AU urges inclusive Libya government, setback to rebels
Aug 26, 2011, 4:16 p.m.
By Barry Malone
ADDIS ABABA (Reuters) - The African Union called on Friday for the formation of an inclusive transitional government in Libya, saying it could not recognize the rebels as sole legitimate representatives of the nation while fighting continued.
The snub showed how much influence fallen Libyan leader Muammar Gaddafi had on the bloc -- he was one of its main financiers and presented several African leaders with large sums of money.
The stand was also at odds with the dozens of countries that have announced their recognition of the National Transitional Council, whose fighters ousted Gaddafi from his Tripoli power base this week and forced him to go on the run.
Perhaps most significantly, the Arab League backed the rebels this week, after suspending Libya's membership when Gaddafi's forces launched a crackdown in February to try to prevent an uprising from spreading in the east of the country.
Only three heads of state attended an emergency summit of the AU Peace and Security Council in Addis Ababa, which brought together 15 members who officials said were divided almost equally over whether to recognize the rebels.
"The AU peace and security council is weighted with countries who have backed Gaddafi in the past or owe him favors. They will not recognize the NTC," one senior Western diplomat told Reuters before the AU's communique was read out.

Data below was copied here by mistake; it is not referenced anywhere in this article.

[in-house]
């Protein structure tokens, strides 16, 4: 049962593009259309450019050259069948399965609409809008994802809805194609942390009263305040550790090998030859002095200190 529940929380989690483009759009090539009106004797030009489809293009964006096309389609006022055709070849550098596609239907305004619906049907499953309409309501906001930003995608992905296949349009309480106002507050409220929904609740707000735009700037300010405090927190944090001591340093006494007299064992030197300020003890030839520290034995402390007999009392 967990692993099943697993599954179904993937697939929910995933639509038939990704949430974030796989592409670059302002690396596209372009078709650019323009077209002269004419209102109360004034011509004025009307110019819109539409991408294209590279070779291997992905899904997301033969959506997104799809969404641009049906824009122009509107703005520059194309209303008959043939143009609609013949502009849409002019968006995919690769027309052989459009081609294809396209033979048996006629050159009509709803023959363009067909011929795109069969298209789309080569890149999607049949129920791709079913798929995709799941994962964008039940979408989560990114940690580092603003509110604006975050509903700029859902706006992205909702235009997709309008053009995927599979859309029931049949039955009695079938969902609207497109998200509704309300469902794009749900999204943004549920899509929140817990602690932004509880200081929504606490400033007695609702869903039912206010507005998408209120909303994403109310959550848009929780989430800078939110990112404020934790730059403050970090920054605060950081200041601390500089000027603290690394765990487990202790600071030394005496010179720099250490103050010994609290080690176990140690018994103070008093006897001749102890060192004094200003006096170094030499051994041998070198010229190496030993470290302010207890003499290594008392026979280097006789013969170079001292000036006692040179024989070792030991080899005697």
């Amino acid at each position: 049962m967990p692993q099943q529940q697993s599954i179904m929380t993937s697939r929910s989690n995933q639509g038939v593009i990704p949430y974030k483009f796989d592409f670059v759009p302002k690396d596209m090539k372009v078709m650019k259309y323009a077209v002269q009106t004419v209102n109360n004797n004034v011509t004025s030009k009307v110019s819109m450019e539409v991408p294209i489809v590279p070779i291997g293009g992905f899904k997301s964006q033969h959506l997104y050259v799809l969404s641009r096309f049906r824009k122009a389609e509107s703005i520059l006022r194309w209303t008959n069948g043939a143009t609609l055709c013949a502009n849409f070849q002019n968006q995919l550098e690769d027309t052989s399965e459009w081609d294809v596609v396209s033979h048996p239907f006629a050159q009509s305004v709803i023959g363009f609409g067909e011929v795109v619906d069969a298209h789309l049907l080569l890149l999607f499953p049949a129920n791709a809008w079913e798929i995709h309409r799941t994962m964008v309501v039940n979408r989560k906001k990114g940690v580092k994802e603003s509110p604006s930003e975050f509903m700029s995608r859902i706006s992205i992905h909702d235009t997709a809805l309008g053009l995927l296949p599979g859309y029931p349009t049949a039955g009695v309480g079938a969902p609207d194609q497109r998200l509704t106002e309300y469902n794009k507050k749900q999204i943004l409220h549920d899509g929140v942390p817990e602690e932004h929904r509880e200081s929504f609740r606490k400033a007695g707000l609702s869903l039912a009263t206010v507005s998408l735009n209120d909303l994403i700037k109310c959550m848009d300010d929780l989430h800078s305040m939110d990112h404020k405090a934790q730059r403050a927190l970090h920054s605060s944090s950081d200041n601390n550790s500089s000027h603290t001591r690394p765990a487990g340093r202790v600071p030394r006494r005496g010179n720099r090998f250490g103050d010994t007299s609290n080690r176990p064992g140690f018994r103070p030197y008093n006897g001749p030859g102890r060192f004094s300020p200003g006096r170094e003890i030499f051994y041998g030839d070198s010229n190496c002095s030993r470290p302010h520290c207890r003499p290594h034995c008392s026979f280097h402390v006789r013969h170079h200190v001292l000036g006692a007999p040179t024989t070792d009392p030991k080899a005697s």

One official who was at the talks told Reuters a number of delegates denounced the NTC as "stooges of NATO and the West."
As well as calling for an inclusive government which would theoretically include Gaddafi supporters, the communique urged a democratic transition and support for the organization of elections and a national reconciliation process.
"(The council) strongly reaffirms that the AU stands with the people of Libya and encourages all the parties in Libya to come together and negotiate a peaceful process that would lead to democracy," said Ramtane Lamamra, AU Commissioner for Peace and Security.
AU FEELS SIDELINED OVER LIBYA CRISIS
Analysts said the AU may still be angered by a perception it was sidelined and ignored by Western countries when it tried to mediate between Gaddafi and the rebels.
The AU proposed a road map for a change in leadership in Libya that has been largely ignored by Western powers, -- a rebuff analysts said has angered many African states with long ties to Gaddafi.
"The African Union has been pretty consistent at wanting to be recognized as an integral player in mediating the Libyan crisis," said Mark Schroeder of U.S. think-tank Stratfor.
"These resistant members of the AU peace and security council are probably being difficult to compel some recognition of their place at the table in helping to resolve the Libyan crisis," Schroeder told Reuters.
The council members are Zimbabwe, Kenya, Equatorial Guinea, Nigeria, Libya, Namibia, South Africa, Djibouti, Rwanda, Burundi, Chad Benin, Ivory Coast, Mali and Mauritania.
South African leader Jacob Zuma, who has been a vocal Gaddafi supporter, said the pan-African bloc would not recognize the rebels while fighting was still going on. The NTC has won recognition from more than 40 countries, and AU officials told Reuters 20 of them were African.
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